In order to create our own font we modified the glcdfont.c document within the Adafruit-GFX library folder. This document stores the program memory, which has the code for each character of the ASCII table. The first thing that we should notice is that the font is going to be 5 x 7 pixels.  When you open glcdfont.c, you can see that the font is a series of hex values separated by commas under a font[] array. The PROGMEM  is the memory of the array that has each character value. I have commented on green the ASCII value for each series of  hex values that comprise each character. Make sure that you use that when you do this, you utilize these symbols:  ”// comment ” or “/* comment text*/”

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In the image above you can see that the capital letter “A” has a value of 65, since all ASCII symbols are represented in this file, all of the characters are in that numerical order, so “A” is line number 65. Each character is defined by hex values, which  are a shortened version of binary values. Each binary string is translated to five hex code bytes, each byte represents a line of seven 1′s or 0′s each representing either an “on” or “off” pixel in a glyph, but they are flipped 90° to the right.

We used excel to redraw each of the glyphs and extract the hex value of each line using their handy conversion function “=BIN2HEX(1111110)” which will return “7E”. Add “0x” for the correct formatting of “0x7E”, and you will have the first byte of the capital letter “A”.  The second line will be ”=BIN2HEX(1001)”, which returns “9″ this time we add another zero in front which would be “0×09″, and would keep our format uniform. Each of these hex values are the separated by a comma,  and each character or glyph has five pixels in width which has been previously defined. The size of each character is 5 x 7 pixels, and can be enlarged proportionally via other functions within the Arduino code, such as ”matrix.setTextSize(1).”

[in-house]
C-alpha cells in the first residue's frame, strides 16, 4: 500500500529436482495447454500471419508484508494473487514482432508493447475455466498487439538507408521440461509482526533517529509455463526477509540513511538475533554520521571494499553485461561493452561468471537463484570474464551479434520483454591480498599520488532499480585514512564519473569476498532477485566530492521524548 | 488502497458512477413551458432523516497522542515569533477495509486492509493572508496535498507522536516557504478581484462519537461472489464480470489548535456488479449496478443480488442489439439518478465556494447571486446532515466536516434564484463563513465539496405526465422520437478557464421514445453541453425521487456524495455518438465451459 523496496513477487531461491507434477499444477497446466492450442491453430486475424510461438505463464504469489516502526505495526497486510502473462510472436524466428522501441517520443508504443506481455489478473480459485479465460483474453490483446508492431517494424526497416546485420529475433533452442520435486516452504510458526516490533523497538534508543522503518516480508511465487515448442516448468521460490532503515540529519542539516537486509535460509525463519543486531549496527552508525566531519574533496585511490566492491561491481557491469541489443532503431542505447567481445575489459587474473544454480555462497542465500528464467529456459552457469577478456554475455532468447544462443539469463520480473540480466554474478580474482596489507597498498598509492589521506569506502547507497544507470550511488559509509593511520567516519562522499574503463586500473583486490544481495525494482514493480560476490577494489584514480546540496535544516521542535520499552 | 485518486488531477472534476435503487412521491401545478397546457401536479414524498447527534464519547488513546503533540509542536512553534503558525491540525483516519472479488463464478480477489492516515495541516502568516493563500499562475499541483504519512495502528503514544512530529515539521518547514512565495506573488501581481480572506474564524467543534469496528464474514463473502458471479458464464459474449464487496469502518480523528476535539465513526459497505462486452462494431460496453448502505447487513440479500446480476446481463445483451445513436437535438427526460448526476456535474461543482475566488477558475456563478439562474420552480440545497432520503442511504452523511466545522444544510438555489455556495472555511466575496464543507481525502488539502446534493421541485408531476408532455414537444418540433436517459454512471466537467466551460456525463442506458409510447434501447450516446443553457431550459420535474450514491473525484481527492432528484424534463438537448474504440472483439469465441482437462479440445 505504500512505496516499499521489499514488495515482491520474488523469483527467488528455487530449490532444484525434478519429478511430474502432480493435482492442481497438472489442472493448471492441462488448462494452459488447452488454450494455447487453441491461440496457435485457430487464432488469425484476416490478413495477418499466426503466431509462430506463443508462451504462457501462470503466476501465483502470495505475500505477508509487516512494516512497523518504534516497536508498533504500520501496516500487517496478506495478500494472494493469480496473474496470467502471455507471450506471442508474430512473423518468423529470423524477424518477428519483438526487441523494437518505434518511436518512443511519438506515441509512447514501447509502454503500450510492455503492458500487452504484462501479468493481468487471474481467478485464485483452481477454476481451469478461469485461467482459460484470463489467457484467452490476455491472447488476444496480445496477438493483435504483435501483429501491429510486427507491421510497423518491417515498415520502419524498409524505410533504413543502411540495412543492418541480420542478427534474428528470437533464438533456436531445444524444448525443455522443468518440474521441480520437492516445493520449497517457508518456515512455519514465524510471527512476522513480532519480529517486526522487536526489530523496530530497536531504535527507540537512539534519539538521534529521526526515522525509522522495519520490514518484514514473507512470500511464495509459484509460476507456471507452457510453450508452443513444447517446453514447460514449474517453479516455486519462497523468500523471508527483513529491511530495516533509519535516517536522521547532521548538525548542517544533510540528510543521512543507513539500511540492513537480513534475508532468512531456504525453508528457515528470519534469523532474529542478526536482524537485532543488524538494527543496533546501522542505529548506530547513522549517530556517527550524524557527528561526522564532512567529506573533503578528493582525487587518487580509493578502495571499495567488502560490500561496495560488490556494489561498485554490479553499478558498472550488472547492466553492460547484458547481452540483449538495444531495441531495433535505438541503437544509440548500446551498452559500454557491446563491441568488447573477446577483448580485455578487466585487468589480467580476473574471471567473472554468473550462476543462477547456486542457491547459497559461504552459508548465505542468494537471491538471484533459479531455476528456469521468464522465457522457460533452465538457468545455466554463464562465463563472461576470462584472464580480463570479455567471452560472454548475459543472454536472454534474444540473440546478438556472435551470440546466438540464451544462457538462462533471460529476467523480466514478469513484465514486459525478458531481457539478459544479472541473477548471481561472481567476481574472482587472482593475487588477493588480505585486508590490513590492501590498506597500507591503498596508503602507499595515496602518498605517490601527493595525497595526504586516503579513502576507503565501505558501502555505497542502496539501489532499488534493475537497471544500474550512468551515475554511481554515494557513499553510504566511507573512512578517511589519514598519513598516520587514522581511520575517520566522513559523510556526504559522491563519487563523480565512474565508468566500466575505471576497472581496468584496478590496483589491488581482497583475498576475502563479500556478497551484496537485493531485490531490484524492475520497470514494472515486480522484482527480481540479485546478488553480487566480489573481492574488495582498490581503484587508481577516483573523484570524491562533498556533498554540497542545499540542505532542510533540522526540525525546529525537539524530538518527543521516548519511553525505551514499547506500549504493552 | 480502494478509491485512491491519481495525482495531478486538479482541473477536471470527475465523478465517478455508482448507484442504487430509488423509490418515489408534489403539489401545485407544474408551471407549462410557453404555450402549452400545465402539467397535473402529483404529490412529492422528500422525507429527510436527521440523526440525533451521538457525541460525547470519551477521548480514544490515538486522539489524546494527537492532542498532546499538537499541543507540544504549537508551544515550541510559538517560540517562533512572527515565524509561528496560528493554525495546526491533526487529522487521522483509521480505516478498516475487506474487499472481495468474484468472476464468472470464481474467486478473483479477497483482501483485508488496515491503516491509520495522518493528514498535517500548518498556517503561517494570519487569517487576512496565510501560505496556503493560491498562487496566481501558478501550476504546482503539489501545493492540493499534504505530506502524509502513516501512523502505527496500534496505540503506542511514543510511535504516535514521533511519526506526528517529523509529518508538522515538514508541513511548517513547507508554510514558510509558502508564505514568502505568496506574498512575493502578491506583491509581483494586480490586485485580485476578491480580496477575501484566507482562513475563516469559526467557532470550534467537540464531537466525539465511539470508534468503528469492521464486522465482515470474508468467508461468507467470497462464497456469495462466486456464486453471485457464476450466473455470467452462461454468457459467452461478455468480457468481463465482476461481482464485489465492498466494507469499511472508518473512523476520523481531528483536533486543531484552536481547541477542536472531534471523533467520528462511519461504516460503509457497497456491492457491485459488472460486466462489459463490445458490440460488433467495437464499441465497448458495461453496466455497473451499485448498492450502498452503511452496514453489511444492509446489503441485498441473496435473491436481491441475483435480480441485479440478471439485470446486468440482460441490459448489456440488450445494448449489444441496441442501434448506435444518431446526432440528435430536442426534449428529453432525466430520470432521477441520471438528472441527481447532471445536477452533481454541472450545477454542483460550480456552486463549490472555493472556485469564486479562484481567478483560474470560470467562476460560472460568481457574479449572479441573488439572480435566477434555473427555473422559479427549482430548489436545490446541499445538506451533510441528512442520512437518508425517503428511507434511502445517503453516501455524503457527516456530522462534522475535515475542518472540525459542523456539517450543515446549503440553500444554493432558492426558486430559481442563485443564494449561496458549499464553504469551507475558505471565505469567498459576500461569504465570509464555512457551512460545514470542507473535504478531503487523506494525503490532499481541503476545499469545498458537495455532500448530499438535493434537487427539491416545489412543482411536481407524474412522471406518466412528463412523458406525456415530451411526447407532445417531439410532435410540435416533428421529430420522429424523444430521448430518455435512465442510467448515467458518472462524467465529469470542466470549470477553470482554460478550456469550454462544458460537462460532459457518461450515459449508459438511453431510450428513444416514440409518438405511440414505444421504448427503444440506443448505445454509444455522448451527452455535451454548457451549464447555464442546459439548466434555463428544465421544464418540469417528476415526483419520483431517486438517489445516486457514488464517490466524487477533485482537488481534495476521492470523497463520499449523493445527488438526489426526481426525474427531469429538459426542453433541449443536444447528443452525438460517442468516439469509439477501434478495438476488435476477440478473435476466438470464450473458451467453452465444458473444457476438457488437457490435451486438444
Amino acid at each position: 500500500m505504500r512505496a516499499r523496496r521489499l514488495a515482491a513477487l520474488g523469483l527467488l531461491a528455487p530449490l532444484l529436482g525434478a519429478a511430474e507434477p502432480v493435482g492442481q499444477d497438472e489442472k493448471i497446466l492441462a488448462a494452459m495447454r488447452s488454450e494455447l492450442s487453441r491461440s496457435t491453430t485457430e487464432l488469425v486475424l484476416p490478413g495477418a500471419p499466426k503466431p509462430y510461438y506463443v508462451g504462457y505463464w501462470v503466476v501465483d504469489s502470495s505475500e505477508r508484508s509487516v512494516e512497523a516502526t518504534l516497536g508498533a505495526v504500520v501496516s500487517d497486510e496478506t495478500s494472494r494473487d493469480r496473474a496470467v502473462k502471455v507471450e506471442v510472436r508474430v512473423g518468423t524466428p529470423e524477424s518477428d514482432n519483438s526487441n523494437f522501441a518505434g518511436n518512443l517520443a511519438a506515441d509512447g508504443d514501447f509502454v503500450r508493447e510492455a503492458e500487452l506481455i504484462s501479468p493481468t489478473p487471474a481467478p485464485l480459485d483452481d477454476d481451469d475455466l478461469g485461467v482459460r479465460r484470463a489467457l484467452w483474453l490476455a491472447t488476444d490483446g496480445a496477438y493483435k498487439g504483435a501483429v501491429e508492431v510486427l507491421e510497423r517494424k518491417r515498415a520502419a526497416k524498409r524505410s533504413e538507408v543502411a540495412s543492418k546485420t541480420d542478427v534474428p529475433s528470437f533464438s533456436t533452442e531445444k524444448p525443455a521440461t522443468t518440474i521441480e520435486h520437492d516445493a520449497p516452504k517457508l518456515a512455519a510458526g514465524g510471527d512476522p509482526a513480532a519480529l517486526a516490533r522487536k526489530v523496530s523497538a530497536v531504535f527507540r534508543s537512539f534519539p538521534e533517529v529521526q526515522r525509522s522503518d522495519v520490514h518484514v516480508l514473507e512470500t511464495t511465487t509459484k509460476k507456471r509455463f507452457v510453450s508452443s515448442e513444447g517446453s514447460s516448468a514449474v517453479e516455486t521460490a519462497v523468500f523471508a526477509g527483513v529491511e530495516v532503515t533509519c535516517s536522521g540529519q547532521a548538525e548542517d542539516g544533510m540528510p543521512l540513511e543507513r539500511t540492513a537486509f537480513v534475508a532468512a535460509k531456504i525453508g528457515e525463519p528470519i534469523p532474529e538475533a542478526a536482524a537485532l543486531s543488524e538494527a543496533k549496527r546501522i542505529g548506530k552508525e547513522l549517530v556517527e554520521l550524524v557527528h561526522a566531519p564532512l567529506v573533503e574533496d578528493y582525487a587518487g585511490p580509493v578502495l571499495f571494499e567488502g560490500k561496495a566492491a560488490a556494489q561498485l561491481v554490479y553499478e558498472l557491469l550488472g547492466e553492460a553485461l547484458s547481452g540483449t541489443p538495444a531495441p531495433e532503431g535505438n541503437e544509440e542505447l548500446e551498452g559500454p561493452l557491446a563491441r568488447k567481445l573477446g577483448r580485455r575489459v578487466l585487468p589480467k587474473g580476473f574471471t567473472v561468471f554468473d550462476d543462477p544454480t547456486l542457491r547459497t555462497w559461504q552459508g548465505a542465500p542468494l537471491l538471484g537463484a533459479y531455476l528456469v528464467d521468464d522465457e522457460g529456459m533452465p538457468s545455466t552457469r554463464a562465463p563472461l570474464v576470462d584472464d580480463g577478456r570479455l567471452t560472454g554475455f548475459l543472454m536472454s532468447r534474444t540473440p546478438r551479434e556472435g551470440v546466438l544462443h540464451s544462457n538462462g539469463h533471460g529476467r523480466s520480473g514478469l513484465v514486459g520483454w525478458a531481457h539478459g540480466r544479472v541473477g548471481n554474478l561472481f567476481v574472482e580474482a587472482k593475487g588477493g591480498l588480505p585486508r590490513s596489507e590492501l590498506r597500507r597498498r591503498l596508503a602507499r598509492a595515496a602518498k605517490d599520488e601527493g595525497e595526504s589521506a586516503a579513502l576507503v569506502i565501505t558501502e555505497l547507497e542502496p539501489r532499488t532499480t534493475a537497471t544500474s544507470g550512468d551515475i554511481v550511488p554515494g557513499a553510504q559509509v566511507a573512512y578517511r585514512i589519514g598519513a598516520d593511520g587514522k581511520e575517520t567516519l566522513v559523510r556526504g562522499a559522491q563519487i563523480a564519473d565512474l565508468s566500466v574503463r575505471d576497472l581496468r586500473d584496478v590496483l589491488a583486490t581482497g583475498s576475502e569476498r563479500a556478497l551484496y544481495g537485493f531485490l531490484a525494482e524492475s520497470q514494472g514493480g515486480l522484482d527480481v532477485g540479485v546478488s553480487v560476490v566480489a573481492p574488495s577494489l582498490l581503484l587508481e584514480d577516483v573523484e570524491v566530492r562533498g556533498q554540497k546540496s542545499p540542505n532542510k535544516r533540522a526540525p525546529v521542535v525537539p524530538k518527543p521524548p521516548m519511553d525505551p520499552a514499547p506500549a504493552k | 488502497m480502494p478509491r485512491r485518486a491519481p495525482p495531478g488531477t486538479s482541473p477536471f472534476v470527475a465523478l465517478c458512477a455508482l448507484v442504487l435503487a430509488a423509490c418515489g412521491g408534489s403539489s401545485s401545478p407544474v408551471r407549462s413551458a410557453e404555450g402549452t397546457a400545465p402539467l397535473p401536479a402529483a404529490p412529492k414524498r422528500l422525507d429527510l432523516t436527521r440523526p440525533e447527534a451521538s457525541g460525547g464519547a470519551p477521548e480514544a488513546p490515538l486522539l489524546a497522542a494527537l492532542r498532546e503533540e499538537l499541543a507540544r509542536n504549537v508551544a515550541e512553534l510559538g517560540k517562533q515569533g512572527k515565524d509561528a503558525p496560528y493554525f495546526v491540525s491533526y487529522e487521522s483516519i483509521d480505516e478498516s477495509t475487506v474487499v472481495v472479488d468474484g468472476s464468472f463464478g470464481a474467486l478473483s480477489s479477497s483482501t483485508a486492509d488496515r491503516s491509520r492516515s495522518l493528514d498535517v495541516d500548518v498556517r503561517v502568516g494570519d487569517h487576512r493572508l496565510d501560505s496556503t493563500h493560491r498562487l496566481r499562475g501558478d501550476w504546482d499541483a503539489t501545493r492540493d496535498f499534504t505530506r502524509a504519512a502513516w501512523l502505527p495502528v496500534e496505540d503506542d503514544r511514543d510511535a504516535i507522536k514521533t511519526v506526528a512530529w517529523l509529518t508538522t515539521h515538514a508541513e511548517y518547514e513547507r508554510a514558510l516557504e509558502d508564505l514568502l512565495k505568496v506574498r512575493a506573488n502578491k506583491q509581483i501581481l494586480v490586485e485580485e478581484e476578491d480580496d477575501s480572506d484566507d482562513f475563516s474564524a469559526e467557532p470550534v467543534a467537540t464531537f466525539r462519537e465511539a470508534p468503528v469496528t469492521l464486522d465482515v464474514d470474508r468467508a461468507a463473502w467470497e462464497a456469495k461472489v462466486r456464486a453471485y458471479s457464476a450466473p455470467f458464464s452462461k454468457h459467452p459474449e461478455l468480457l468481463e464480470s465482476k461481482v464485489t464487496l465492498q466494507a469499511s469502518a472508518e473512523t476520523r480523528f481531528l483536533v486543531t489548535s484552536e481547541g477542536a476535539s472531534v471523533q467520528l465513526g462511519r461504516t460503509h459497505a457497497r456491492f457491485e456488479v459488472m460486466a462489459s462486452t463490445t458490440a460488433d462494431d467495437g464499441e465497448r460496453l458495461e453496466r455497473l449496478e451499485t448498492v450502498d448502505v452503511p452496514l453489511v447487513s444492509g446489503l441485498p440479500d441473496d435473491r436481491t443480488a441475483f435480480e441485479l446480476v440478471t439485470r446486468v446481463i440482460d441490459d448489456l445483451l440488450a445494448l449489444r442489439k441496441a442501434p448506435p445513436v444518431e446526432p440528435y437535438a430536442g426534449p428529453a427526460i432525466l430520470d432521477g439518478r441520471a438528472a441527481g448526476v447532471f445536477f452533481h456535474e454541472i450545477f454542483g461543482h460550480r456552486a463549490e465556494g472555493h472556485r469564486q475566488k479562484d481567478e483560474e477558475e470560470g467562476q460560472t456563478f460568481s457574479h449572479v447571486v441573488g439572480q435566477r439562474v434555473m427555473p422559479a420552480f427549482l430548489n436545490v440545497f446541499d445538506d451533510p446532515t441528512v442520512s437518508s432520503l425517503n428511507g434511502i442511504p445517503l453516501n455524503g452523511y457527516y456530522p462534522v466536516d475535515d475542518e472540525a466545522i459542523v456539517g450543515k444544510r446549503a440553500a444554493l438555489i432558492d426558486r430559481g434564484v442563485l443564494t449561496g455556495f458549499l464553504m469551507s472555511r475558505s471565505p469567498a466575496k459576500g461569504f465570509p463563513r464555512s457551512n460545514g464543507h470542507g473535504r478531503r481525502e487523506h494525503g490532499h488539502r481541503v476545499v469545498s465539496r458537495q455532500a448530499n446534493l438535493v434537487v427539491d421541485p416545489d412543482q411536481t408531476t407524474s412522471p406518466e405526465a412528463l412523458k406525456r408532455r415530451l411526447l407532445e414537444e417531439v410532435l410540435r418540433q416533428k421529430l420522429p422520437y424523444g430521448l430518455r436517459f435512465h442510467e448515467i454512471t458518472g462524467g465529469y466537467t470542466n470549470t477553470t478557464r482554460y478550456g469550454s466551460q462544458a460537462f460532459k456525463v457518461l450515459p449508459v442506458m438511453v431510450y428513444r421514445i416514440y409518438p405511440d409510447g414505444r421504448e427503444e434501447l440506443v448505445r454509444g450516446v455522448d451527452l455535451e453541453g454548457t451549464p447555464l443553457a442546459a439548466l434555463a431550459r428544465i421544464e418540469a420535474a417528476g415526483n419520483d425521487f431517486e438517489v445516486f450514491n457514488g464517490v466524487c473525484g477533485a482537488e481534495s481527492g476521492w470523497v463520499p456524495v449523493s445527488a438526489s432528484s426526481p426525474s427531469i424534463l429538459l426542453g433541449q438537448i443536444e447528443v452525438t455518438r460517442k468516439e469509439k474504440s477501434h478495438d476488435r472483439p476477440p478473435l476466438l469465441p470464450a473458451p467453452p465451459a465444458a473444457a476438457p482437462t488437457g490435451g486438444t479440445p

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If you are interested in creating your own fonts, here is the link for the Smart IxD modified file glcdfont.c: glcdfont NeatoFont

Here is the excel file that shows how arrive at the hex code: NeatoFont

Most of us have heard from health experts that we’re supposed to consume at least eight 8-ounce glasses of water a day, but how can we know if we’re hitting this target? Smart Intern and Lab collaborator Simone Capano set out to explore a solution to this problem with Hydramate, a simple system that passively reminds us when it’s time to drink more water.

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The project explores the notion of time and how it can be represented in an ambient way through a 3-dimensional interface. “I’ve always been very interested in finding a way to manage time in a physical way. Time is for sure an abstract element, and nowadays a lot of applications allow us to manage time effectively, but what if time were controlled through a tangible object, acting as a reminder, speaking to the user with a specific language/behavior?” asks Simone.